DR Congo: Using cows for transport to help women farmers

woman feeding cow
A woman at the training centre feeds a cow that will be used for transportation. (Photo: Benoît Almeras-Martino/UNDP DRC)

On the road leading to Kisuma, in the region of North Kivu, Furaha pauses briefly and wipes the sweat from her brow without removing the cloth sack she carries securely on her back.

Highlights

  • This pilot experience aims to use animal traction as a means of rural transportation in order to encourage farmers’ mobility and reduce women’s workload in North Kivu.
  • To date, nearly 4,000 farmers from the region, the majority of whom are women, are benefiting from animal traction.
  • The Government of South Korea has funded the project, contributing close to US $3 million for 3 years.

“It’s even more tiring to put it on the ground and then pick it back up again,” she says. The sack weighs 15 kilograms. “And the mill is still three kilometers away.”

Furaha is far from the exception—women carrying heavy loads, sometimes 30 or 40 kilos, are found heading to markets on all of North Kivu’s roads.
“Where we come from, women are seen as tools for work. They’re the ones who farm the fields, take care of the harvest and transport the food to the markets,” explains Christian Ndoole, head of the training center for cattle in Kisuma. The center recently launched its activities by welcoming 30 male and female farmers from 15 community associations.

With support from UNDP and the United Nations Food and Agriculture Organization (FAO), as well as funding from the Government of South Korea, this pilot project aims to use animal traction as a means of rural transportation to encourage farmers’ mobility and reduce women’s workload in North Kivu.

“Providing relief for women will also help create more opportunities to increase their resources, and associations will thus be able to rent out cows for other activities and improve life in communities,” Ndoole says.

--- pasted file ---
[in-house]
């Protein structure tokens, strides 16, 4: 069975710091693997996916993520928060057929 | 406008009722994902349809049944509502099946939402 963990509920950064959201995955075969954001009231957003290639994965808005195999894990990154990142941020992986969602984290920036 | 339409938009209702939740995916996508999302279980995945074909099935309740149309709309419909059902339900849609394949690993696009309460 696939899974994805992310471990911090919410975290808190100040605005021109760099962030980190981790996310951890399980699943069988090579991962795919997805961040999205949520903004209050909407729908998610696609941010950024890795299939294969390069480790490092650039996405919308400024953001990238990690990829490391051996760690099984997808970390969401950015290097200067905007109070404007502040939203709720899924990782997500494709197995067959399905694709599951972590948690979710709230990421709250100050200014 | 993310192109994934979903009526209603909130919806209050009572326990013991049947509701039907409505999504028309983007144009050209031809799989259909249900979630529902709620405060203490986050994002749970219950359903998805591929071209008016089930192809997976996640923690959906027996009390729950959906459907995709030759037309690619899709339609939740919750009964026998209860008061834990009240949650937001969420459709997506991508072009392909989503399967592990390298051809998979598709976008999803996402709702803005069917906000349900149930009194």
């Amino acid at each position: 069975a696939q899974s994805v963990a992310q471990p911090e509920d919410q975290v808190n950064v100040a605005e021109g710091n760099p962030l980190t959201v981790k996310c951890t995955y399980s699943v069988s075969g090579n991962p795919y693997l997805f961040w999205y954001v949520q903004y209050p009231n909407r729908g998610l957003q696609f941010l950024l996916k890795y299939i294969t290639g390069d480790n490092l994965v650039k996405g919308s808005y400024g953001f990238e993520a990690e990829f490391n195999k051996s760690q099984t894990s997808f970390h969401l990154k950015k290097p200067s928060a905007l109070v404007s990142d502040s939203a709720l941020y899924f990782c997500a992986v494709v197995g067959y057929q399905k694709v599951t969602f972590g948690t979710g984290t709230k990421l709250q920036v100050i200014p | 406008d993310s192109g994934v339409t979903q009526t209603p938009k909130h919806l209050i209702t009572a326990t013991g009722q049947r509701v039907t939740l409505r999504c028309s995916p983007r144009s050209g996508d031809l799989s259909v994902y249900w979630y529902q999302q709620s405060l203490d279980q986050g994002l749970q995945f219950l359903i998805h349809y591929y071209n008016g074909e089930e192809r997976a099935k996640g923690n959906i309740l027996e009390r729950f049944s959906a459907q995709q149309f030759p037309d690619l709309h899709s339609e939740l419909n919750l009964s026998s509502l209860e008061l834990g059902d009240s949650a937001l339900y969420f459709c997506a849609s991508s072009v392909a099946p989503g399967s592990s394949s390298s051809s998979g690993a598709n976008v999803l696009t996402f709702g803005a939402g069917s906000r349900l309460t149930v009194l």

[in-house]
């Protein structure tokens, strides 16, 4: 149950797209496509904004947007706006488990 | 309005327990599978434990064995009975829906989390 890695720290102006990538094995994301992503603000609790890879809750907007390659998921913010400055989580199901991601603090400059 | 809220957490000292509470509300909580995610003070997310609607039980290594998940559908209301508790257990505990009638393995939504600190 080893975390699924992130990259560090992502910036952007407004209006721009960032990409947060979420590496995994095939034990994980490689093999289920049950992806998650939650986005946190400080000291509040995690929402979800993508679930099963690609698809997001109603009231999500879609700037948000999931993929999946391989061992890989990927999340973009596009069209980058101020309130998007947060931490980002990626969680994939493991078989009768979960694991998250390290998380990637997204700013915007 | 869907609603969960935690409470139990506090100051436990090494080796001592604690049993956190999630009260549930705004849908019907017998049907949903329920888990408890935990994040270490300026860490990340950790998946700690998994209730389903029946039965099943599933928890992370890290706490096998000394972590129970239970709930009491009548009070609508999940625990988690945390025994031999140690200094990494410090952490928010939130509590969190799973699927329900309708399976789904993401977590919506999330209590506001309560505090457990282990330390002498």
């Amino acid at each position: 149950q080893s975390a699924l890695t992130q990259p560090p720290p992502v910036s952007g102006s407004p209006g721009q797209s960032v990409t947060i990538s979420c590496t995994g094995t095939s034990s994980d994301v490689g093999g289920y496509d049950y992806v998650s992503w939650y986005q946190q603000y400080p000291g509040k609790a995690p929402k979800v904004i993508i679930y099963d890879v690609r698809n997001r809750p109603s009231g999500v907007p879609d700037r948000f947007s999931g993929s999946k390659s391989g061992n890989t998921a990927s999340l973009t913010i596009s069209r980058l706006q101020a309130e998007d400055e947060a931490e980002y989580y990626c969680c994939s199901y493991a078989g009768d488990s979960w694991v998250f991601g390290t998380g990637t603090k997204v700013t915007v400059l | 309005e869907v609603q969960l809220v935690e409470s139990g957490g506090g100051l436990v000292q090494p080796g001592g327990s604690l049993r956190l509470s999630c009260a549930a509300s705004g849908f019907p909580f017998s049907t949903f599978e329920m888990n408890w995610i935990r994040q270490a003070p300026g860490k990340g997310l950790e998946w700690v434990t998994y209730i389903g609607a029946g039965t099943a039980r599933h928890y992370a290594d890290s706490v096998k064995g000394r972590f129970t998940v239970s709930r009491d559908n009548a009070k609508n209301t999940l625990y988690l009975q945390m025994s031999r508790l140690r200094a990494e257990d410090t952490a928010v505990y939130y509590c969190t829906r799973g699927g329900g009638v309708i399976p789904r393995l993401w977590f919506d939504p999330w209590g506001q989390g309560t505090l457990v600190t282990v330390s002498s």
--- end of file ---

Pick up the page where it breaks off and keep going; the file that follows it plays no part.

After 40 days of training, the 30 trainees will return to their respective associations to share what they have learned and transfer their knowledge to other members.

Approximately 4,000 farmers who are members of beneficiary associations, of whom the majority are women, are expected to benefit from animal traction and the use of harnessed teams of cows.

However, the idea of using cattle as draft animals is fraught with cultural resistance among the region’s farmers. According to a UNDP-funded anthropological study conducted in 2013, raising cattle is solely geared toward milk and meat production. Moreover, enormous symbolic and social values are associated with herds of cattle, the pride of livestock farmers.

Despite these cultural barriers, enthusiasm is real among the trainee-herders, including Furaha.

“Usually, every Tuesday and Friday, I carry between 15 and 20 kilos of goods between Boabo and Masisi Center,” she says. “Using the cows will help relieve my suffering.”

This initiative is part of the “Community Recovery and Peacebuilding in North Kivu” project. In addition to promoting animal traction, the project plans to renovate and build rural markets in order to boost economic activities in North Kivu but also to create professional training centers for youth, former combatants and people living with HIV to provide job opportunities for them.

Close to US $3 million dollars of funding has been provided through a trust fund from UNDP and the Republic of Korea to achieve the Millennium Development Goals. Implementation is carried out by UNDP, in partnership with FAO and the Government of the Democratic Republic of the Congo.